Navigation is focused on once you begin training in the sea, but rather than being a separate task, it comes up in all dives.  An Advanced diver should always carry a compass, know how to read maps of dive sites and understand how to figure out the heading of each direction they will swim in.  Navigation is also a part of understanding standard dive procedures and being aware, knowing where you are going, any possible landmarks or hazard spots, and where the entry  and exit points are.  Deep diving however is different altogether.  Not only do you go deep (30-40m) but through simple calculations you are required to know your rock bottom pressure (minimum amount of air you need to get you and your buddy to the surface while you are both breathing from one tank in an emergency) and turnaround pressure (the lowest pressure at which you can be when you decide to head back to the ascent point).  Turnaround pressure is difficult to determine as it depends on how the dive goes, how long it takes to reach a destination and how long you want to spend there.  To calculate rock bottom pressure, you need to know how much air you usually consume per minute and this is a good calculation to practice regularly before figuring out your rock bottom pressure.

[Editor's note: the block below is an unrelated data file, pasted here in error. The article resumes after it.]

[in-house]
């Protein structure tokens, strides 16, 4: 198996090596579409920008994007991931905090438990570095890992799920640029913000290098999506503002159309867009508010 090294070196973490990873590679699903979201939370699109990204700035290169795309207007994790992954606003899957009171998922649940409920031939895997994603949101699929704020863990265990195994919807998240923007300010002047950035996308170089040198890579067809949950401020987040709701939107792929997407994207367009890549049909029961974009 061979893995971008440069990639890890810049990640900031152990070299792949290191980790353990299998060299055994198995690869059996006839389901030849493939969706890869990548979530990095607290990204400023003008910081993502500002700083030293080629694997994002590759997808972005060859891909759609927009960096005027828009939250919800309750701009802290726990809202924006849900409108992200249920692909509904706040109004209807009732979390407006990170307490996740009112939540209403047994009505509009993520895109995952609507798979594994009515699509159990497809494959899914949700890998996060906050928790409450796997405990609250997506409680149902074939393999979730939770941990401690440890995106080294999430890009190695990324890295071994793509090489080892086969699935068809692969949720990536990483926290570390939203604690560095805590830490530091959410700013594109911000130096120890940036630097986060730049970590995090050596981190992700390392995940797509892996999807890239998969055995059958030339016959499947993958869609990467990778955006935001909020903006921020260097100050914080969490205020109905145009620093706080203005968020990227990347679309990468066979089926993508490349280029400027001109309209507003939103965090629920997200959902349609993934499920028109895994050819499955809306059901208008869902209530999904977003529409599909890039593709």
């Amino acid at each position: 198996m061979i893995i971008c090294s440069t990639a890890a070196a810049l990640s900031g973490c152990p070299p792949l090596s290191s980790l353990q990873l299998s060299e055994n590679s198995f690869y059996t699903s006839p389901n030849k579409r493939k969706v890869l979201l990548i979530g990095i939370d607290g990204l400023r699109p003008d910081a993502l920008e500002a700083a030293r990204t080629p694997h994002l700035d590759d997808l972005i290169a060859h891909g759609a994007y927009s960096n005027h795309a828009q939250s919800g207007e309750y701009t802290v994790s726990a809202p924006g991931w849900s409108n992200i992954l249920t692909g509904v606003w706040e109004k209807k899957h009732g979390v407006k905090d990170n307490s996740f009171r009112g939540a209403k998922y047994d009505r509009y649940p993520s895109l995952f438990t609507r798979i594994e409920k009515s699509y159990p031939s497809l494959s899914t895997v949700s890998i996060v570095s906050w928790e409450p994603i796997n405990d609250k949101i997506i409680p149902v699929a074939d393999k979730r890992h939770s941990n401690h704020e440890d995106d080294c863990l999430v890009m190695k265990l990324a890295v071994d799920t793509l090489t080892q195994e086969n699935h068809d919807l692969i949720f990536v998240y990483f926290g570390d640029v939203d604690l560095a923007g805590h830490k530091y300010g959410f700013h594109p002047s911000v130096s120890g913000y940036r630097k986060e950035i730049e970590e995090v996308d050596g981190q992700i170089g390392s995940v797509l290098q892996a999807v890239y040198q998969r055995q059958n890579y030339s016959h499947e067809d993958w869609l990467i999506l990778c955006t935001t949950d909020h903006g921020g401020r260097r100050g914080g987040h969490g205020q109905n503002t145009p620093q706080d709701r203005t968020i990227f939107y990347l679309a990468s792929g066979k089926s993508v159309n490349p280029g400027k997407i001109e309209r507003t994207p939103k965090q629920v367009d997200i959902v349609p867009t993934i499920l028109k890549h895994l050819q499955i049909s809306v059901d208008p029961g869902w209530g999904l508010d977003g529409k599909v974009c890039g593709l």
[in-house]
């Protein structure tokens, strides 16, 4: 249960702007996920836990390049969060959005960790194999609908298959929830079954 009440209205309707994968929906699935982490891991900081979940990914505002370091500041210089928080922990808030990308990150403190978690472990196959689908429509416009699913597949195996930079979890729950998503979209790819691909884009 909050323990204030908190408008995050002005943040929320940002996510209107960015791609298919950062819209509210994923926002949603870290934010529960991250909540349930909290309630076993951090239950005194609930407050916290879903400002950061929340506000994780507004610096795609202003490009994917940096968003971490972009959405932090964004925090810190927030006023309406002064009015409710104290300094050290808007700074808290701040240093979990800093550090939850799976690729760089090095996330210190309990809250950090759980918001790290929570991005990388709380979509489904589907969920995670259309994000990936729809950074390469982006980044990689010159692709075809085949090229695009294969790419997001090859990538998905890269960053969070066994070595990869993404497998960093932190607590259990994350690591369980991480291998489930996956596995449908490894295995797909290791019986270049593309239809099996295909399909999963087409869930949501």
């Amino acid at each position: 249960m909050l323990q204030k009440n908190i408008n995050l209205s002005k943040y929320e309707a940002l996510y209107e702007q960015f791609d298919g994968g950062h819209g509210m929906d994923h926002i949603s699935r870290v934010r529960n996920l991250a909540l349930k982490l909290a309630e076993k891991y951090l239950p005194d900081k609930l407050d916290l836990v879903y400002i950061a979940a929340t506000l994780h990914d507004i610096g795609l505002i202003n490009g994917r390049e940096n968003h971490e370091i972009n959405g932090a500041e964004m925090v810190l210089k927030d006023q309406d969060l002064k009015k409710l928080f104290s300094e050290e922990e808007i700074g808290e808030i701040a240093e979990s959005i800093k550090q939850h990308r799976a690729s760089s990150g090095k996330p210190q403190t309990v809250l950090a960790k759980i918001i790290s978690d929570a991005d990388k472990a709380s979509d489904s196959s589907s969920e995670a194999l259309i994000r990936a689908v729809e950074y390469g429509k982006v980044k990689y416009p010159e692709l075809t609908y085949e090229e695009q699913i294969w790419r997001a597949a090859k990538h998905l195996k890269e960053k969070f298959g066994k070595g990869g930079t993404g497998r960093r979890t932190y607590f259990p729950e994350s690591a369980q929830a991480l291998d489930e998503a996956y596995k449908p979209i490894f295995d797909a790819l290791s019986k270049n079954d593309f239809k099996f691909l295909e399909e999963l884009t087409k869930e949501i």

My checklist also states that in general, an Advanced diver must exhibit good buddy skills and awareness, keep an eye on his or her buddy and understand the conditions in the sea.  An Advanced diver must also evaluate dive logistics and environment, and have the confidence to decide whether to dive or pull out, using his or her skills, experience and readiness.  Above all, he or she must be fully confident to plan and execute dives with a dive buddy.

Being an Advanced diver changes your diving experiences in quite a big way.  Rather than following a guide or having others help out, you are expected to be a lot more independent.  Instead of simply doing the task you are given, like heading down to 30m and then coming back up again, an Advanced diver must have a greater input in his or her experiences underwater. As an Advanced diver, you’re expected to have a lot more say in your dives, and contribute to areas like planning, navigation, amount of air, depth and time spent underwater.  It’s important to have your say, make clear what you are thinking and feeling at the time, and why.  The Advanced has no deadline, and can be taken in a weekend or spread out over several weeks or months.  The reward is some great and fun adventures – night diving, wrecks, experiencing the deep and much more.